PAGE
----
The National Assembly 1789-1791 Made many moderate reforms that mostly helped the middle class Nobles agreed to give up all of their special privileges To pay off the governments debts, the Assembly seized the Catholic Churchs

land and sold it upset the Pope and many peasants, who were religiously conservative, creating a rift between the urban and rural revolutionaries War on Top of Revolution In June 1791, Louis XVI and his family tried to flee to Austria, but were caught and brought back to Paris as traitors Prussia and Austria, threatened

War In April 1792, the Assembly declared war on Austria, Prussia, and England The war did not go well at first for France; many accused the nobles and clergy of secretly aiding Frances enemies, leading to class violence Radical Takeover Radicals took over the National Convention (the

new name for the Assembly) and passed a series of more drastic reforms Seized the estates of all of the nobles and abolished titles of nobility Late in 1793 the tide of war turned in Frances favor as they overran the Netherlands and Italy The Guillotine Named for its inventor, Dr.

Joseph-Ignace Guillotin Designed to sever the head cleanly, resulting in a more humane form of execution and immediate death Remained the only legal means of execution in France until 1981! (Last used in 1977) Louis XVIs Fate Louis was stripped of the

title of king and charged with treason against France January 21, 1793: Louis and Marie were publicly executed October 16, 1793: Marie Antoinette was also publicly executed for crimes against Nature Louis XVII 1785 1795 Louis & Maries only son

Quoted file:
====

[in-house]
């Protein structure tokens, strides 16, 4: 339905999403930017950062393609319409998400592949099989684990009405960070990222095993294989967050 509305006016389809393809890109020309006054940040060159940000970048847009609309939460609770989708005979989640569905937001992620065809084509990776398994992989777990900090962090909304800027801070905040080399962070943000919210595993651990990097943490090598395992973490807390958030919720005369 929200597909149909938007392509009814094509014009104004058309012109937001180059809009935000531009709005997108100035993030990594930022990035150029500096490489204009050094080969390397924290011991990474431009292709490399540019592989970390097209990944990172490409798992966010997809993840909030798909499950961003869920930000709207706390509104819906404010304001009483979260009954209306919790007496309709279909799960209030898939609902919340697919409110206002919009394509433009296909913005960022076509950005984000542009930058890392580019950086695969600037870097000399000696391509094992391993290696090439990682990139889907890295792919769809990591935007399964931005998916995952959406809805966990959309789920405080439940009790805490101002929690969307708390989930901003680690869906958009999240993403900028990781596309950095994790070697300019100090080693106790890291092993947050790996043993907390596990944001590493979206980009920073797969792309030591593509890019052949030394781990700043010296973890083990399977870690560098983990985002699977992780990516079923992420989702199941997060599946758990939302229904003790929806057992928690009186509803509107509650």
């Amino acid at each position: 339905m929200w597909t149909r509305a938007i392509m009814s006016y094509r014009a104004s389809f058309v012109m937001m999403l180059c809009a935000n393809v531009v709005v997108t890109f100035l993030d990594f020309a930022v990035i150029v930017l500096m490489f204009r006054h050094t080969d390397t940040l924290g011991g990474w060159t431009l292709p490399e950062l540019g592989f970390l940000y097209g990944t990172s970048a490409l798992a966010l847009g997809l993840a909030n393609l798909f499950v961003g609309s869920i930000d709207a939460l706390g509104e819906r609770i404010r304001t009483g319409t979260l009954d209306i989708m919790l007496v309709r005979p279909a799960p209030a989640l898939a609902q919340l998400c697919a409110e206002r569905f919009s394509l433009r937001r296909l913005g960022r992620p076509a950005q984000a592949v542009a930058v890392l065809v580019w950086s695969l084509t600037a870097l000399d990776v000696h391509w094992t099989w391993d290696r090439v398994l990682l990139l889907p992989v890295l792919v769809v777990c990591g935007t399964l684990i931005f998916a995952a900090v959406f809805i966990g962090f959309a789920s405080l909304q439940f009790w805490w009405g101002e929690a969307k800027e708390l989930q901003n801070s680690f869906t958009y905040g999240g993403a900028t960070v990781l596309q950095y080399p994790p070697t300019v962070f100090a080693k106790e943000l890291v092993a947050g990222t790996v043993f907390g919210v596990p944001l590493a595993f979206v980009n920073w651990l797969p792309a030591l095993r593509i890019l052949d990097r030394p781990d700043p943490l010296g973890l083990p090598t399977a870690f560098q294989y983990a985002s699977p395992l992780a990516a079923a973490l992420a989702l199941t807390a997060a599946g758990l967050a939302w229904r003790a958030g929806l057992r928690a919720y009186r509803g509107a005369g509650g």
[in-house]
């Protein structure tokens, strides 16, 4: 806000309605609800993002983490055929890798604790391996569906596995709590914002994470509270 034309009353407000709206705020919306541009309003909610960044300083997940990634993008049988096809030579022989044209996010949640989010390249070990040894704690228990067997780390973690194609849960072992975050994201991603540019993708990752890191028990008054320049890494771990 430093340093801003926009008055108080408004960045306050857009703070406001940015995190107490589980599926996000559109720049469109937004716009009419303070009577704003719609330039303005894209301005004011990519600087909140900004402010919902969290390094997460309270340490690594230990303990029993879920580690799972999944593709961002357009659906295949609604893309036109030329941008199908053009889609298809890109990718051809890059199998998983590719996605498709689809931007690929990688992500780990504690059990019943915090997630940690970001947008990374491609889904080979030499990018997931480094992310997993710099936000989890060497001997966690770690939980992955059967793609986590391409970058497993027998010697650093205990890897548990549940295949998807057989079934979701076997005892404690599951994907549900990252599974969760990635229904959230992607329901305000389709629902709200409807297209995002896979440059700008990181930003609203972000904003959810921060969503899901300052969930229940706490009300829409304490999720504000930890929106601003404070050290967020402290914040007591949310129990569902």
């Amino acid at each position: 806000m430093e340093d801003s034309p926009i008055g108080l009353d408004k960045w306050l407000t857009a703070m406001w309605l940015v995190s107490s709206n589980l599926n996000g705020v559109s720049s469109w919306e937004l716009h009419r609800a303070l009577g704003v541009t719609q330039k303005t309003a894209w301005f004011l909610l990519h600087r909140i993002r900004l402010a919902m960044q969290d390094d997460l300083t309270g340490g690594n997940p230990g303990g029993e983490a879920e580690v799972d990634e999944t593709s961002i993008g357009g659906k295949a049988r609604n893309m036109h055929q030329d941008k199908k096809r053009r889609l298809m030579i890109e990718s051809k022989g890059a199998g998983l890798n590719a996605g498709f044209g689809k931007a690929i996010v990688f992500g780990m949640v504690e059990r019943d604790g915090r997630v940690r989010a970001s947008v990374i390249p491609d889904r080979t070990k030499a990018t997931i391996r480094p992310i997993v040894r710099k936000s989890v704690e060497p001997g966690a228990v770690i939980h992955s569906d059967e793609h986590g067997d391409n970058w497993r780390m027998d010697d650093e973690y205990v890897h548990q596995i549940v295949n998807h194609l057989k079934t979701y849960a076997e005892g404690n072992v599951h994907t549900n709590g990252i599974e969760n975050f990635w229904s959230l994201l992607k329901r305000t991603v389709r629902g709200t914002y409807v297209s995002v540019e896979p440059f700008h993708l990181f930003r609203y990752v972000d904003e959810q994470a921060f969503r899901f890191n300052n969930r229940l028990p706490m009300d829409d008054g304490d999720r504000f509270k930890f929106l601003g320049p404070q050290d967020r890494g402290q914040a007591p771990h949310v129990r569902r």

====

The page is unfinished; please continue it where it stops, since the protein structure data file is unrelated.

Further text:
Kept in solitary confinement after his fathers execution Beaten, tortured, forced to stay drunk, sing and curse, sleep with prostitutes, all to entertain his guards Told that his parents were alive and just didnt want him anymore Died at age 10 of combined tuberculosis & malnutrition His sister was exiled to Austria

The Reign of Terror July 1793 July 1794 Government under the leadership of the charismatic Maximilien Robespierre Thousands executed for treason The guillotine became standard So many were executed (about 40,000 in 1 year) that the streets of Paris actually ran red with blood Eventually the people turned on

even Robespierre and he himself was executed, closing out the Reign of Terror The Revolution Fails After the fall of Robespierre, France passed another new constitution and reorganized the government yet again The government remained unstable until 1799, when a new leader, a successful

general, Napoleon Bonaparte took power What differences can we find between The American Revolution and the French Revolution? This will be an essay question Short Response Why must a society address the needs of its poor? What is the most effective method of helping the poor?

Should the Government play a role in assisting the poor? Why or Why not? Honors: Full Page Reg: Page